Mustangs move on to the next level with a high note |

Mustangs move on to the next level with a high note

Treasure Mountain International School (TMIS) recognized its best graduating students on June 5 at the Eccles Center. Nearly a third of the school’s ninth-graders received awards commending them for their academic excellence or their spirit of citizenship.

It is the second year that TMIS has held these awards in lieu of a commencement ceremony. Before the school system was restructured, eighth-graders graduated with the requisite decorum, but since TMIS ninth graders are frequently involved at Park City High School, a graduation did not seem appropriate to either administrators or teachers. The awards ceremony became a forum in which teachers could express their gratitude to students and achievement could be recognized.

The school also recognized the many students who took part in the International Baccalaureate program by giving them certificates. Thirty-one students completed personal projects and three years of community service in order to satisfy the rigorous standards of the program.

"What’s really impressive about these students is that the average GPA is 3.817 30 of the best students in the school were on the stage this morning. They’re doing the personal project in addition to their seven or eight classes. That certificate represents the cream of the crop," said TMIS teacher Shannon Hase, who presented the student awards. Only a third of the students who started the IB program were able to finish.

Other awards presented to the students during the ceremony reflected their achievements in a light-hearted fashion. Principal Bob O’Connor pointed to the Keepin’ it Real Award, for instance, as a good example of recognition designed to commend a student not just for academic proficiency, but also for demonstrating maturity. The award, presented by the math department, honored students who kept math classes honest by using their senses of humor at appropriate times. The science department also demonstrated a little bit of creativity, awarding students for their affinities for genetics and desire to save the world. One student received the "Steve Irwin Memorial Award" for her knowledge of animals given in honor of the famed "Crocodile Hunter" who had a demonstrated talent with reptiles.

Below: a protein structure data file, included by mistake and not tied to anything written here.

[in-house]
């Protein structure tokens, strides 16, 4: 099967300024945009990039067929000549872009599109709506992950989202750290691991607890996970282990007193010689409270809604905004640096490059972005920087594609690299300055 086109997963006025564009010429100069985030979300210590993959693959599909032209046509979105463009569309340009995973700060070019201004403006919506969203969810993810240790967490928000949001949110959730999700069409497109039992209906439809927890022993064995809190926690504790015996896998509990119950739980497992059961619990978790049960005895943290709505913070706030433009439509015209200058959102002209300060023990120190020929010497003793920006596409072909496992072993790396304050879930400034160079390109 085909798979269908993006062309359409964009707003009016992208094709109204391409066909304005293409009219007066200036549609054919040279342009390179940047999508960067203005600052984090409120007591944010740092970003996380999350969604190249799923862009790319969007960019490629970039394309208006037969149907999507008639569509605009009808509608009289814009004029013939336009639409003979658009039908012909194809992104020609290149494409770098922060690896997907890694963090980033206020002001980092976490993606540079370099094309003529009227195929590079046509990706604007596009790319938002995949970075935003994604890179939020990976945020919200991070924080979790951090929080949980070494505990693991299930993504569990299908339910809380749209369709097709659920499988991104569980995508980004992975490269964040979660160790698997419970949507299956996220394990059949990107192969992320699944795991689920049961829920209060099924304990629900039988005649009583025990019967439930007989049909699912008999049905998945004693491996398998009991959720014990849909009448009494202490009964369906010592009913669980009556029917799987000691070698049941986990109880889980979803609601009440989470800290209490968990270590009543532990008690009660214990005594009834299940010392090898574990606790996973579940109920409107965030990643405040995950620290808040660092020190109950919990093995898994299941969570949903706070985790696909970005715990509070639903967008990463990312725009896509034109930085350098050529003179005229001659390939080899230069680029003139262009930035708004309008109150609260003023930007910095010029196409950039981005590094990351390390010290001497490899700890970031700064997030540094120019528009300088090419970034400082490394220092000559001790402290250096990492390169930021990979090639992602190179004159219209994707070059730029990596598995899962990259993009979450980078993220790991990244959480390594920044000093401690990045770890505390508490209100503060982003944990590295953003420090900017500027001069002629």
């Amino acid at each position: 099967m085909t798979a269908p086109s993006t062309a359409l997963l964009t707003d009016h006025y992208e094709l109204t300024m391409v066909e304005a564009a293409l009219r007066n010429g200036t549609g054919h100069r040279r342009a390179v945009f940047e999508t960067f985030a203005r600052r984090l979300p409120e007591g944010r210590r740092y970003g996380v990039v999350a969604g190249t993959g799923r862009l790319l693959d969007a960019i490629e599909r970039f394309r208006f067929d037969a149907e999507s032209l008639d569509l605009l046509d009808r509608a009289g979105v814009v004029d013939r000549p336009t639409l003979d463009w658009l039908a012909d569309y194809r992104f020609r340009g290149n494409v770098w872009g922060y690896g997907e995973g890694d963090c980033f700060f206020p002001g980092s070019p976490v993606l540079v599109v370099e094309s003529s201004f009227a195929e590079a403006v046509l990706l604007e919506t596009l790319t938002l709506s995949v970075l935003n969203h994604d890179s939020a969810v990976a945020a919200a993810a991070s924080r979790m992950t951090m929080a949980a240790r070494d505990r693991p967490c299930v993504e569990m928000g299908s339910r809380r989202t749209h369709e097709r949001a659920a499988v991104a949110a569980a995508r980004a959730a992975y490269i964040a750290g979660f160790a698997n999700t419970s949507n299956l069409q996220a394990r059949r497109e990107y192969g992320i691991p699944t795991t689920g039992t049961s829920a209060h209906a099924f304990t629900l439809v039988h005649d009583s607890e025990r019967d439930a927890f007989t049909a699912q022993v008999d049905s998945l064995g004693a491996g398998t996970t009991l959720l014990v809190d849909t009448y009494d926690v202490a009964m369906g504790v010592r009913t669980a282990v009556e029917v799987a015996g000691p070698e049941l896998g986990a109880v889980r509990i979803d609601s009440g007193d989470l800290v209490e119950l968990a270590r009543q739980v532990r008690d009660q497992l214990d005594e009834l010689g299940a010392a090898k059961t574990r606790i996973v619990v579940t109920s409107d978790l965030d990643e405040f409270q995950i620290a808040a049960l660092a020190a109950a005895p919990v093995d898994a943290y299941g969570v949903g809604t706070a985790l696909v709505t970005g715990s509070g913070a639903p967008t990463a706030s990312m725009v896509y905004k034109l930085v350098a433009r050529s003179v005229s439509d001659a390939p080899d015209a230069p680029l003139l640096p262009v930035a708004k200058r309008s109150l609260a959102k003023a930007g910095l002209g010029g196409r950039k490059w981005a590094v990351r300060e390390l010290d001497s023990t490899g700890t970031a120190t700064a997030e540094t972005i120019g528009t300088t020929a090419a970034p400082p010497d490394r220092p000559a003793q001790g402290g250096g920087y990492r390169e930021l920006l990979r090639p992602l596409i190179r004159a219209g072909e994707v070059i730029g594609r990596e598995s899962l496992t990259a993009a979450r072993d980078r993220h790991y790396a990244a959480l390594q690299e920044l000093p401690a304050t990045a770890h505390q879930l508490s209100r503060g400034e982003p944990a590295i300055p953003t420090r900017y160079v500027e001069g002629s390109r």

Ninth-graders progressing into Park City High School (PCHS) also got a chance to celebrate their move at a luau dance on Thursday night. This summer, they can expect to continue their transition into high school with a barbecue at PCHS in August. Many students have already worked with PCHS counselors on their schedule for next Fall. O’Connor said the saddest, and the best, part of watching the students take the next step is that "a lot of the ninth-graders begin to come out of their shell, there’s a group of kids you get to know really well. What’s enjoyable is watching them transform into adults."

Support Local Journalism

Support Local Journalism

Readers around Park City and Summit County make the Park Record's work possible. Your financial contribution supports our efforts to deliver quality, locally relevant journalism.

Now more than ever, your support is critical to help us keep our community informed about the evolving coronavirus pandemic and the impact it is having locally. Every contribution, however large or small, will make a difference.

Each donation will be used exclusively for the development and creation of increased news coverage.


Start a dialogue, stay on topic and be civil.
If you don't follow the rules, your comment may be deleted.

User Legend: iconModerator iconTrusted User


See more